Sisler's sons, Dick and Dave, were also major league players in the 1950s. Another son, George Jr., served as a minor league executive.

George Sisler died in Richmond Heights, MO at age 80.

In 1999, he ranked Number 33 on Sporting News' list of the 100 Greatest Baseball Players, and was nominated as a finalist for the Major League Baseball All-Century Team. In 2010, he made the College Baseball Hall of Fame.

Notable Achievements[edit]

  • AL MVP (1922)
  • 2-time AL Batting Average Leader (1920 & 1922)
  • AL At-Bats Leader (1920)
  • AL Runs Scored Leader (1922)
  • 2-time AL Hits Leader (1920 & 1922)
  • AL Total Bases Leader (1920)
  • 2-time AL Singles Leader (1920 & 1922)
  • 2-time AL Triples Leader (1921 & 1922)
  • 4-time AL Stolen Bases Leader (1918, 1921, 1922 & 1927)
  • 100 RBI Seasons: 4 (1920-1922 & 1925)
  • 100 Runs Scored Seasons: 4 (1920-1922 & 1925)
  • 200 Hits Seasons: 6 (1920-1922, 1925, 1927 & 1929)
  • 50 Stolen Bases Seasons: 1 (1922)
  • Baseball Hall of Fame: Class of 1939

1921 1922 1923
No Award George Sisler Babe Ruth

Preceded by
Jimmy Austin
St. Louis Browns Manager
Succeeded by
Dan Howley

Year-by-Year Managerial Record[edit]

Year Team League Record Finish Organization Playoffs Notes
1924 St. Louis Browns American League 74-78 4th St. Louis Browns
1925 St. Louis Browns American League 82-71 3rd St. Louis Browns
1926 St. Louis Browns American League 62-92 7th St. Louis Browns
1932 Shreveport Sports/Tyler Sports Texas League 26-51 -- none replaced by Walter Morris (7-10) on June 29

Further Reading[edit]

  • University of Michigan: "Baseball", The Michiganensian, Volume 20, 1916, pp. 307-312. [1]
  • "Baseball", The Bookseller, Newsdealer and Stationer, March 15, 1918, p. 270. [2]
  • (AP): "George Sisler Greatest Player: St. Louis Star Awarded American League Magnate's Cup Yesterday", The Dubuque Telegraph-Herald, September 22, 1922, p. 11. [3]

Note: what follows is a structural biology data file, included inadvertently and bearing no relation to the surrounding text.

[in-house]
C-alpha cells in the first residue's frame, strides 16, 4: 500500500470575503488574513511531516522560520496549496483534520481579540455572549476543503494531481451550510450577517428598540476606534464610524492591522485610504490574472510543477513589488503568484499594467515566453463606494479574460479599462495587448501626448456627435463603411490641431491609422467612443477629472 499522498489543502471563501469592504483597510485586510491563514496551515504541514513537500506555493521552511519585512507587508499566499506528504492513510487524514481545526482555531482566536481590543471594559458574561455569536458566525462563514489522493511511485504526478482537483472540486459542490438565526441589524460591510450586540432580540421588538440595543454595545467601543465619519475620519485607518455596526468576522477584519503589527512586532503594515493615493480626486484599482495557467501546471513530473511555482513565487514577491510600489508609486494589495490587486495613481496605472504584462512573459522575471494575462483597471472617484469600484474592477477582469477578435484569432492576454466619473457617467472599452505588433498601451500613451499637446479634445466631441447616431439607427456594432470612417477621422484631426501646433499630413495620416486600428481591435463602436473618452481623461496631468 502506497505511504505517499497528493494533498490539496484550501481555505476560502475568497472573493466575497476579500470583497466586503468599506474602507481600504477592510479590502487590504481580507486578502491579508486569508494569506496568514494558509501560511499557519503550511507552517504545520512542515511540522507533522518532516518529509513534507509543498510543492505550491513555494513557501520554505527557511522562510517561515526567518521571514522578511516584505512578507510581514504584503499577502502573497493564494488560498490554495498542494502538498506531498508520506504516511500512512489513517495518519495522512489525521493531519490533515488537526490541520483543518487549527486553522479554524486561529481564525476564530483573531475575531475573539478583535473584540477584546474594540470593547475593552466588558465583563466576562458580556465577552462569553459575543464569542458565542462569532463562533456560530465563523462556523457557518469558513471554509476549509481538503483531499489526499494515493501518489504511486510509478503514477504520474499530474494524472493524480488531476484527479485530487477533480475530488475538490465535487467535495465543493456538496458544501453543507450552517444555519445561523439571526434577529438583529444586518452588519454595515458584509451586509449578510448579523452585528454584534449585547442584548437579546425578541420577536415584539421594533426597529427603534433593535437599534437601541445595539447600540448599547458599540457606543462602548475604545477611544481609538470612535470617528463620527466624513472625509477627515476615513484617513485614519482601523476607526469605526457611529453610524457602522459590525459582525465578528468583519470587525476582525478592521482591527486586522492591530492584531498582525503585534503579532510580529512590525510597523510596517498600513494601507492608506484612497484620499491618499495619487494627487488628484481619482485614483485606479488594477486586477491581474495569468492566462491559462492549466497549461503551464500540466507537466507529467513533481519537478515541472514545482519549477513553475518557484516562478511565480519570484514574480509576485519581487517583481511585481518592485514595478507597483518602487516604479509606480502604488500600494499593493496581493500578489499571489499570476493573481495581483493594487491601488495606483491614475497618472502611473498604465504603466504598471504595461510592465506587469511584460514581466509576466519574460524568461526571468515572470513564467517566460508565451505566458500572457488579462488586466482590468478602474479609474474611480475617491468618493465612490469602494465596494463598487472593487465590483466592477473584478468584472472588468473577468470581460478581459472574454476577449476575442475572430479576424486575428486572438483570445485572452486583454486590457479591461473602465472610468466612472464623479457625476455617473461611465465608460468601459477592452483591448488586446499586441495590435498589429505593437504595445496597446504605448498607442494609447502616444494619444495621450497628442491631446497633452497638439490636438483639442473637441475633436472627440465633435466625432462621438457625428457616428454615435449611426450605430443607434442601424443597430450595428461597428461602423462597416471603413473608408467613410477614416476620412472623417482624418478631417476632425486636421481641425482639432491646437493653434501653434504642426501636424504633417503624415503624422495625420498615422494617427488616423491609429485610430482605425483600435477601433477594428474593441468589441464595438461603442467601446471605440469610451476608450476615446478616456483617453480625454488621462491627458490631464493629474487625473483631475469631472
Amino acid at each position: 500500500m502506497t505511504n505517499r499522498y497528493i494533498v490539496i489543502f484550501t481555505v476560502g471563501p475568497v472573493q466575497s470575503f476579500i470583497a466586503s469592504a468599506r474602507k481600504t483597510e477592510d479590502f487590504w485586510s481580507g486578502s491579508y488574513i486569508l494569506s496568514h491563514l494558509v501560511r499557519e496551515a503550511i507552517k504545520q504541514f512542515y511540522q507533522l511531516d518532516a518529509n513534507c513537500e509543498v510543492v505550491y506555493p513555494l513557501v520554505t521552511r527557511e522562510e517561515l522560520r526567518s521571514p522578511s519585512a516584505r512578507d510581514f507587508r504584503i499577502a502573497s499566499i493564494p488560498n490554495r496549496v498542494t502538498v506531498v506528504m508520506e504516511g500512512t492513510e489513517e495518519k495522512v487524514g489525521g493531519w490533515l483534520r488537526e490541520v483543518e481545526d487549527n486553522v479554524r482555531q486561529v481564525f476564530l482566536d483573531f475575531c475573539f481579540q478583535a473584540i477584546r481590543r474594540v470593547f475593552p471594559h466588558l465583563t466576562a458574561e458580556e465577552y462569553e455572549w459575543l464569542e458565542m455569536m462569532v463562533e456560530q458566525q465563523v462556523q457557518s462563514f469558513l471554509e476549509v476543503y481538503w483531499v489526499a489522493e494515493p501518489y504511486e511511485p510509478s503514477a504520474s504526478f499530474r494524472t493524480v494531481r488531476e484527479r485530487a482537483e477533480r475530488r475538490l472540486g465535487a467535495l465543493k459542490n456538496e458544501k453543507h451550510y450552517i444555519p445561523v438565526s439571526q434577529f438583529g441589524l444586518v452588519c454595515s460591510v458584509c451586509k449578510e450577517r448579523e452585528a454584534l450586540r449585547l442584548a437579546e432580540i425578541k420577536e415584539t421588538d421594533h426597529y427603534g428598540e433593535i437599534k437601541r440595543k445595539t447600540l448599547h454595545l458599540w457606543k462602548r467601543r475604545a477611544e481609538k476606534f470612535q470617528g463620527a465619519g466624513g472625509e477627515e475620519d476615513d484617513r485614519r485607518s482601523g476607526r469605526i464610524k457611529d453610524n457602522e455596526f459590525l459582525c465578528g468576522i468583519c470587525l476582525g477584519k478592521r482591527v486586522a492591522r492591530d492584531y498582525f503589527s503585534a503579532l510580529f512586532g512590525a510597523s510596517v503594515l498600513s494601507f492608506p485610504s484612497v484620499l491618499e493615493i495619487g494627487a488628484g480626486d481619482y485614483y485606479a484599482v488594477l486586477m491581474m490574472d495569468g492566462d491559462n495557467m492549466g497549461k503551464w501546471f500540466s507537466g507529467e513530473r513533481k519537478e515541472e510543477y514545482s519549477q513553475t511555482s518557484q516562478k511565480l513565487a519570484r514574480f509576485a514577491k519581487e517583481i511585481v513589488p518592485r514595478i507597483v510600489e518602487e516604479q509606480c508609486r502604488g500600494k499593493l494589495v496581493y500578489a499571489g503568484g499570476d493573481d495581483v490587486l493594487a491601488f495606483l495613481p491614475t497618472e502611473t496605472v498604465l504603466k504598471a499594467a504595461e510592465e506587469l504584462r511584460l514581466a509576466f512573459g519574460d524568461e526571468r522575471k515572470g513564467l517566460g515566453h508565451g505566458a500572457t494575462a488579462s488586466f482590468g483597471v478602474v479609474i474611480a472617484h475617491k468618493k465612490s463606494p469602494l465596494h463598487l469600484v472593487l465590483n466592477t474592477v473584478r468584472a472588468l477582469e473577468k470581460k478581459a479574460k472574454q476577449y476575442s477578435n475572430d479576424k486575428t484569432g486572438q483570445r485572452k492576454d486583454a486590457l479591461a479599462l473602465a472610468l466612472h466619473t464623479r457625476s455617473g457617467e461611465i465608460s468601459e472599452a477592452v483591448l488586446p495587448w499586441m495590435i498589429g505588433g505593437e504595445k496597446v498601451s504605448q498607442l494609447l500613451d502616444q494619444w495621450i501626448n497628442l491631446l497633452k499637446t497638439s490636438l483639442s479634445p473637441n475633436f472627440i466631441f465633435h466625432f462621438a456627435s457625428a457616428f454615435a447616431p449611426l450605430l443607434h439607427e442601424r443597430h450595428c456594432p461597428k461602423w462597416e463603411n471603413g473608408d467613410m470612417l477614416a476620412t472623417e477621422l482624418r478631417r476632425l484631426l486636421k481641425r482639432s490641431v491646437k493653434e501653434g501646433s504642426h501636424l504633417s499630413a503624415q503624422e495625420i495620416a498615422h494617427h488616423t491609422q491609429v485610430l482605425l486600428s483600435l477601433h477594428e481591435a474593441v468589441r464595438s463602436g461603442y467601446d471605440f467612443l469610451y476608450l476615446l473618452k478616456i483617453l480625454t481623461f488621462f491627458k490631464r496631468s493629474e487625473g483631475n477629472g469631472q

• (AP): "George Sisler Most Valuable Player In Major League; Great Brown First Baseman Receives Award for His Work Which He Aims to Keep For Some Time" The Deseret News, September 22, 1922, p. 2. [4] [5]
  • (AP): "George Sisler nears baseball trail end: Released From Rochester and Has No Plans for Next Year", The Youngstown Vindicator, October 15, 1931, p. 2. [6]
  • "Take a tip from George Sisler", Boys' Life, May 1934, p. 39. [7]
  • (AP): "George Sisler Named Czar of Semi-Pros", The Tuscaloosa News, January 31, 1939, p. 8. [8]
  • (AP): "No Tenth Man for George Sisler", The Daytona Beach Morning Journal, January 9, 1941, p. 4. [9]
  • (INS): "Sisler Will Hail Record: Former Brown Star Pulls for DiMaggio to Smash Record", The Youngstown Vindicator, June 29, 1941, p. D-1. [10]
  • Judson Bailey: ["George Sisler Taken On by Rickey as Chief Scout", The Dubuque Telegraph-Herald, January 22, 1943, p. 7. [11]
  • J. Roy Stockton: "George Sisler", Baseball Digest, February 1953, pp. 79-81. [12]
  • Jack Hernon: "Roamin' Around: The Man Across the Table", The Pittsburgh Post-Gazette, July 18, 1958, p. 11. [13]
  • Tex Maule: "The Thinking Hitter", Sports Illustrated, Volume 22, Issue 22, June 5, 1961, pp. 56-58. [14]
  • George Sisler (as told to Lyall Smith): "The First Baseman Who Outpitched Walter Johnson: The day George Sisler beat his idol", Baseball Digest,September 1965, pp. 79-81. [15]
  • (UPI): "Baseball Great George Sisler Dies", The Pittsburgh Press, March 27, 1973, p. 30. [16]
  • "Nevadan George Lyons Recalls Sisler Plays", The Nevada (MO) Daily Mail, March 27, 1973, p. 8. [17]
  • Paul Warburton: "George Sisler", in The National Pastime, SABR, Number 20, 2000, pp. 93-97.
  • Rick Huhn, Jim Provenzale and David A. Goss: "George Sisler: A Close Look at Vision Problems that Derailed Him", in SABR: The Baseball Research Journal, Volume 37, 2008, pp. 18-20.

Related Sites[edit]